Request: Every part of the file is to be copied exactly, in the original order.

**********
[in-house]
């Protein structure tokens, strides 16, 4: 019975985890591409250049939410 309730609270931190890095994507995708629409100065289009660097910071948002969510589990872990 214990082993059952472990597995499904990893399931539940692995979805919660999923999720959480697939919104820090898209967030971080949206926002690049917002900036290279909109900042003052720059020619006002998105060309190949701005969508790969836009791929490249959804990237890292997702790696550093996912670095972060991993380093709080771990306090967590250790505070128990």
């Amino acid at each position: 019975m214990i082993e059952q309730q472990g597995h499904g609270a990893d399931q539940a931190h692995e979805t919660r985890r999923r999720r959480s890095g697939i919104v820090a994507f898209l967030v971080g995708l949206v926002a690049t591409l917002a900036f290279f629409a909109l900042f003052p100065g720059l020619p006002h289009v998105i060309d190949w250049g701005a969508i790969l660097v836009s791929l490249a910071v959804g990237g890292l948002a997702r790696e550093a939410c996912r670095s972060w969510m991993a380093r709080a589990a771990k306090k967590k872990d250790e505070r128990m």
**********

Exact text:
[in-house]
């Protein structure tokens, strides 16, 4: 019975985890591409250049939410 309730609270931190890095994507995708629409100065289009660097910071948002969510589990872990 214990082993059952472990597995499904990893399931539940692995979805919660999923999720959480697939919104820090898209967030971080949206926002690049917002900036290279909109900042003052720059020619006002998105060309190949701005969508790969836009791929490249959804990237890292997702790696550093996912670095972060991993380093709080771990306090967590250790505070128990």
């Amino acid at each position: 019975m214990i082993e059952q309730q472990g597995h499904g609270a990893d399931q539940a931190h692995e979805t919660r985890r999923r999720r959480s890095g697939i919104v820090a994507f898209l967030v971080g995708l949206v926002a690049t591409l917002a900036f290279f629409a909109l900042f003052p100065g720059l020619p006002h289009v998105i060309d190949w250049g701005a969508i790969l660097v836009s791929l490249a910071v959804g990237g890292l948002a997702r790696e550093a939410c996912r670095s972060w969510m991993a380093r709080a589990a771990k306090k967590k872990d250790e505070r128990m």